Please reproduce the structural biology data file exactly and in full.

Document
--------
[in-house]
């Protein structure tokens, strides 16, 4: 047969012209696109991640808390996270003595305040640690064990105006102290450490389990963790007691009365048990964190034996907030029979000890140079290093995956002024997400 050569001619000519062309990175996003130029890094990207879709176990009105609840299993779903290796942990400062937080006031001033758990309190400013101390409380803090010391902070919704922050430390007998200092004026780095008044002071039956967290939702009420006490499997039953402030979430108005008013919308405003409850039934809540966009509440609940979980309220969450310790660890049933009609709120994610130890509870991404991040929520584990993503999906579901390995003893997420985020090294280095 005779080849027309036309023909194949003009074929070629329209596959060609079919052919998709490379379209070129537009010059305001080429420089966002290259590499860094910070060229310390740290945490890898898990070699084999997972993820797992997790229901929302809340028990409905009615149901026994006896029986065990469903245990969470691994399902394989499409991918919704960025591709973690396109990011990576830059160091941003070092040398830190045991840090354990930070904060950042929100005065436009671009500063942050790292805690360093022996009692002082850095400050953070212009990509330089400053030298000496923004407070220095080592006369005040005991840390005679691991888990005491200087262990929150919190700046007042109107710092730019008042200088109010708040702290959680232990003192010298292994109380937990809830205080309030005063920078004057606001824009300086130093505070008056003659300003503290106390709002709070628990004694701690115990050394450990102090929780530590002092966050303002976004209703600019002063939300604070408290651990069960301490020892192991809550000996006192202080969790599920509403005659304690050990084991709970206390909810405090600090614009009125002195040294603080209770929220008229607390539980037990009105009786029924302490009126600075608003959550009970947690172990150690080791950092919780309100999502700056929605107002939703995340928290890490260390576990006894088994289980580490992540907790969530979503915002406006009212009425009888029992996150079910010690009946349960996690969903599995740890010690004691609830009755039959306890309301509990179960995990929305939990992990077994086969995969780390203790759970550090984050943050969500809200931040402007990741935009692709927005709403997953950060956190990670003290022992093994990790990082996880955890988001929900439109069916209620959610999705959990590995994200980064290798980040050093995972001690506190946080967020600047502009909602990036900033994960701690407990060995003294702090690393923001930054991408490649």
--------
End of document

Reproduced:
[in-house]
């Protein structure tokens, strides 16, 4: 047969012209696109991640808390996270003595305040640690064990105006102290450490389990963790007691009365048990964190034996907030029979000890140079290093995956002024997400 050569001619000519062309990175996003130029890094990207879709176990009105609840299993779903290796942990400062937080006031001033758990309190400013101390409380803090010391902070919704922050430390007998200092004026780095008044002071039956967290939702009420006490499997039953402030979430108005008013919308405003409850039934809540966009509440609940979980309220969450310790660890049933009609709120994610130890509870991404991040929520584990993503999906579901390995003893997420985020090294280095 005779080849027309036309023909194949003009074929070629329209596959060609079919052919998709490379379209070129537009010059305001080429420089966002290259590499860094910070060229310390740290945490890898898990070699084999997972993820797992997790229901929302809340028990409905009615149901026994006896029986065990469903245990969470691994399902394989499409991918919704960025591709973690396109990011990576830059160091941003070092040398830190045991840090354990930070904060950042929100005065436009671009500063942050790292805690360093022996009692002082850095400050953070212009990509330089400053030298000496923004407070220095080592006369005040005991840390005679691991888990005491200087262990929150919190700046007042109107710092730019008042200088109010708040702290959680232990003192010298292994109380937990809830205080309030005063920078004057606001824009300086130093505070008056003659300003503290106390709002709070628990004694701690115990050394450990102090929780530590002092966050303002976004209703600019002063939300604070408290651990069960301490020892192991809550000996006192202080969790599920509403005659304690050990084991709970206390909810405090600090614009009125002195040294603080209770929220008229607390539980037990009105009786029924302490009126600075608003959550009970947690172990150690080791950092919780309100999502700056929605107002939703995340928290890490260390576990006894088994289980580490992540907790969530979503915002406006009212009425009888029992996150079910010690009946349960996690969903599995740890010690004691609830009755039959306890309301509990179960995990929305939990992990077994086969995969780390203790759970550090984050943050969500809200931040402007990741935009692709927005709403997953950060956190990670003290022992093994990790990082996880955890988001929900439109069916209620959610999705959990590995994200980064290798980040050093995972001690506190946080967020600047502009909602990036900033994960701690407990060995003294702090690393923001930054991408490649």